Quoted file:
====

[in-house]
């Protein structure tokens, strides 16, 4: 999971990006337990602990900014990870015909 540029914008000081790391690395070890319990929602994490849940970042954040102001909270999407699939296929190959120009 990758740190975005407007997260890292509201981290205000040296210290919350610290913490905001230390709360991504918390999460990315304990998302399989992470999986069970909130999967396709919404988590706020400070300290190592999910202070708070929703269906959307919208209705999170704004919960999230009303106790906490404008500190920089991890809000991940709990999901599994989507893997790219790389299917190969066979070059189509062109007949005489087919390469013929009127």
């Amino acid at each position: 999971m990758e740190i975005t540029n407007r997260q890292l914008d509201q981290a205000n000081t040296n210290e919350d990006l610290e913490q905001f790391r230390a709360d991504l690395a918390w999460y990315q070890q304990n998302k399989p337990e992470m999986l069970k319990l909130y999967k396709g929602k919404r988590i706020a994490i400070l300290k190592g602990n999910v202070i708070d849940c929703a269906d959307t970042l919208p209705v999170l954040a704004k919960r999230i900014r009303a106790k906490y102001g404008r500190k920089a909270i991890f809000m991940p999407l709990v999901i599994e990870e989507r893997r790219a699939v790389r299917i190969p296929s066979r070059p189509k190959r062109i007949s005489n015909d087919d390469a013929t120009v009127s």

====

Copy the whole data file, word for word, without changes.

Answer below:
[in-house]
């Protein structure tokens, strides 16, 4: 999971990006337990602990900014990870015909 540029914008000081790391690395070890319990929602994490849940970042954040102001909270999407699939296929190959120009 990758740190975005407007997260890292509201981290205000040296210290919350610290913490905001230390709360991504918390999460990315304990998302399989992470999986069970909130999967396709919404988590706020400070300290190592999910202070708070929703269906959307919208209705999170704004919960999230009303106790906490404008500190920089991890809000991940709990999901599994989507893997790219790389299917190969066979070059189509062109007949005489087919390469013929009127």
């Amino acid at each position: 999971m990758e740190i975005t540029n407007r997260q890292l914008d509201q981290a205000n000081t040296n210290e919350d990006l610290e913490q905001f790391r230390a709360d991504l690395a918390w999460y990315q070890q304990n998302k399989p337990e992470m999986l069970k319990l909130y999967k396709g929602k919404r988590i706020a994490i400070l300290k190592g602990n999910v202070i708070d849940c929703a269906d959307t970042l919208p209705v999170l954040a704004k919960r999230i900014r009303a106790k906490y102001g404008r500190k920089a909270i991890f809000m991940p999407l709990v999901i599994e990870e989507r893997r790219a699939v790389r299917i190969p296929s066979r070059p189509k190959r062109i007949s005489n015909d087919d390469a013929t120009v009127s």